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Ultrasound: Demand It.

  • 1 Nathaniel Reisinger, MD, is a fellow with the Renal-Electrolyte and Hypertension Division, Perelman School of Medicine at the University of Pennsylvania, Hospital of the University of Pennsylvania & Penn Presbyterian, Philadelphia.
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Improvised hastily by a young physician to avoid the embarrassment from direct auscultation of a particularly buxom patient’s chest, the stethoscope recently celebrated its 200th anniversary. After initial resistance, it has since become standard of care and a ubiquitous icon of the physician (1).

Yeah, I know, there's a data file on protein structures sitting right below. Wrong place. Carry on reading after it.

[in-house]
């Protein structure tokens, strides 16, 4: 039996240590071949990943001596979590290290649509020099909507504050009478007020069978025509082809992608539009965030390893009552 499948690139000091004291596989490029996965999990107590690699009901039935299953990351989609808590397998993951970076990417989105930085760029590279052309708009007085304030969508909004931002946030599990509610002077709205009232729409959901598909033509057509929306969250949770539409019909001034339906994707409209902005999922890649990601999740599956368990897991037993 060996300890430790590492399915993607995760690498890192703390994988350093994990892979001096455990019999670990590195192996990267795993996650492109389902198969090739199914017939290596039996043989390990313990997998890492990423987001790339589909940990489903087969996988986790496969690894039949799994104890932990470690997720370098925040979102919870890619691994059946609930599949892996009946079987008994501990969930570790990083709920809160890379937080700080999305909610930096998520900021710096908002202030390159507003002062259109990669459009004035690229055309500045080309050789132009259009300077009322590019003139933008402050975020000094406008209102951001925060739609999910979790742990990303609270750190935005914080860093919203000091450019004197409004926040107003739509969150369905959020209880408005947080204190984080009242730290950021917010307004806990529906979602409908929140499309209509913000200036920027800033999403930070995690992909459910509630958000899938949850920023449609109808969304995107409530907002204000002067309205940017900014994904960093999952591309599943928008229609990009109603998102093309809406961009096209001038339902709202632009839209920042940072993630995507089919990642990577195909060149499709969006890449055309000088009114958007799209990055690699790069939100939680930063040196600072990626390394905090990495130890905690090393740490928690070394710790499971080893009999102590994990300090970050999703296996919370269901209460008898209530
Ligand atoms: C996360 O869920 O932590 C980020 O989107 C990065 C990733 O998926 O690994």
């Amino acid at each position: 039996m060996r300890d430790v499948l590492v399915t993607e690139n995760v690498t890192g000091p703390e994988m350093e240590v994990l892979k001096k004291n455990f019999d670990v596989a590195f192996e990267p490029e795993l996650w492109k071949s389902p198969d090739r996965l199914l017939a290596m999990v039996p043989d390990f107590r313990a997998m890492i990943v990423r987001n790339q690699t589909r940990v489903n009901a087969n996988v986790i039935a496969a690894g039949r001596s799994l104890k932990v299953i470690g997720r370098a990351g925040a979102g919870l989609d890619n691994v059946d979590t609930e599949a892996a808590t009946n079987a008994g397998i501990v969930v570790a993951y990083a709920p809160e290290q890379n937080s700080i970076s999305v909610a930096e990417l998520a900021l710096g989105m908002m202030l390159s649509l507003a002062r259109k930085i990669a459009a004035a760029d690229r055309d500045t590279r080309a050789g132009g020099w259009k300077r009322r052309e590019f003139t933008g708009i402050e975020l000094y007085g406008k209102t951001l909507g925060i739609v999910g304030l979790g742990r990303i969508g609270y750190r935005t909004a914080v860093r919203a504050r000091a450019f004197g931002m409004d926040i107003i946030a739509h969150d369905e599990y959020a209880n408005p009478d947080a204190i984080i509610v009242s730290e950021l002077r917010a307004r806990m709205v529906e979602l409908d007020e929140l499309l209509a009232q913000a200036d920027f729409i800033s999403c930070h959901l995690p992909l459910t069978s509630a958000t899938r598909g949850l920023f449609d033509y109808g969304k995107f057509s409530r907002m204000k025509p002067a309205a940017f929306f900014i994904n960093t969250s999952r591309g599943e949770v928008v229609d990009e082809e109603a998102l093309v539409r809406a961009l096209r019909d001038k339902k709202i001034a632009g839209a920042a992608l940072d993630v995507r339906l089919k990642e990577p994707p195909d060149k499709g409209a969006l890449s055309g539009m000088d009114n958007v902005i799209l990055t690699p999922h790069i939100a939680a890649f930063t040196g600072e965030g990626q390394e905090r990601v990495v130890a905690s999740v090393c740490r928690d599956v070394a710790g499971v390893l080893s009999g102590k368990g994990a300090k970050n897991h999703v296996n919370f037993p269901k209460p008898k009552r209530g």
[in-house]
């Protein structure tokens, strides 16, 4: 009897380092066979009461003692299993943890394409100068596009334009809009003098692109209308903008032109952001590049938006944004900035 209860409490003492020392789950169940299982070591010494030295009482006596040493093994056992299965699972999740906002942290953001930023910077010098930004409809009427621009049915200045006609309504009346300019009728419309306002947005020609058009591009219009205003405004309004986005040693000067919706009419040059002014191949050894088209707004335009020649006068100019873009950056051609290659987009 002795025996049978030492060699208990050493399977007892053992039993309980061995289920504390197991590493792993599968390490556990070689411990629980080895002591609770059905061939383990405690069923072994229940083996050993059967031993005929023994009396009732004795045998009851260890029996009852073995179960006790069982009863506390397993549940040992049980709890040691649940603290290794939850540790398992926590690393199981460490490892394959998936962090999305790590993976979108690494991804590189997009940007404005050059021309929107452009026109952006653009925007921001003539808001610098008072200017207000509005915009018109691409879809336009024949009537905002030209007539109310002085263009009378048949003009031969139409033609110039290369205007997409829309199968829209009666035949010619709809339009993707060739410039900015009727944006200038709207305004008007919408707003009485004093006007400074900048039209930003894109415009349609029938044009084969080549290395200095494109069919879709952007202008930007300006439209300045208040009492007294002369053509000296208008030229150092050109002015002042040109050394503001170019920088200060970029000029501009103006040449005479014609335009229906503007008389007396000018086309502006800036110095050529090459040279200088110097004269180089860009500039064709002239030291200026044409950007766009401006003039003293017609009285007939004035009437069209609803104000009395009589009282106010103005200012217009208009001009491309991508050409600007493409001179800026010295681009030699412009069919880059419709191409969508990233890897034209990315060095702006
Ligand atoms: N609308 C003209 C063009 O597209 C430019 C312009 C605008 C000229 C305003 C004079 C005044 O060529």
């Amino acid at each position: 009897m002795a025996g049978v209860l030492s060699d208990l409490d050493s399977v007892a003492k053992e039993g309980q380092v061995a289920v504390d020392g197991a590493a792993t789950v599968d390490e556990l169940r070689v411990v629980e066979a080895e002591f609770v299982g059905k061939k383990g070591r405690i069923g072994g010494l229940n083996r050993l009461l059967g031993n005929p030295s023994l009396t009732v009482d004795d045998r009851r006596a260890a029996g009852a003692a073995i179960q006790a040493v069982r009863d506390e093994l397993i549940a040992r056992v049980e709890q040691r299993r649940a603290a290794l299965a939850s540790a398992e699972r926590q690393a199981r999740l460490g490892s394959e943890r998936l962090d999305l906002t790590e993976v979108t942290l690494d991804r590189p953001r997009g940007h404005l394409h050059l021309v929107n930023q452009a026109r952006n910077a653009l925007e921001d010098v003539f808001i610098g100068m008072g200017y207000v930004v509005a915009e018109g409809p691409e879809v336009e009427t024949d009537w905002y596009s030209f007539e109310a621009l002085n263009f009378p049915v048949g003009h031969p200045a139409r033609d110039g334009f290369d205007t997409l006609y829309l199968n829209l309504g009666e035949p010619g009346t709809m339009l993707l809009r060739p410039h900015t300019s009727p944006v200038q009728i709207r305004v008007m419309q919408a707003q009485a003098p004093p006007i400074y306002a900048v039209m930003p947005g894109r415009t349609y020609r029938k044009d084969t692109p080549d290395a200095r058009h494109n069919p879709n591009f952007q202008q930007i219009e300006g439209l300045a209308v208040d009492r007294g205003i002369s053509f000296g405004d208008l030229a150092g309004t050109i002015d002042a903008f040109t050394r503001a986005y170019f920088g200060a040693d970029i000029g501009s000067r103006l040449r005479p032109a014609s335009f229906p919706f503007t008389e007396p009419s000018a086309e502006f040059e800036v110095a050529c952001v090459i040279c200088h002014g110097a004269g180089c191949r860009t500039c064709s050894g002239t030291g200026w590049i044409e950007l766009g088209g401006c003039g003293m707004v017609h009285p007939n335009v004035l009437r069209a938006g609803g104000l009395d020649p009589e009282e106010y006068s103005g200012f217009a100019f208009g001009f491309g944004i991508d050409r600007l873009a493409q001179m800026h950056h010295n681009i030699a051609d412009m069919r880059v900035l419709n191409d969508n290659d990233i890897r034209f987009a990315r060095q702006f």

Technology has improved since the Napoleonic era, and more sophisticated devices are now available to augment the physical exam. Ultrasound was originally applied as sonar to hunt submarines in the First World War, but was quickly co-opted into the medical field. Early machines occupied entire rooms, but now powerful imaging devices are handheld and

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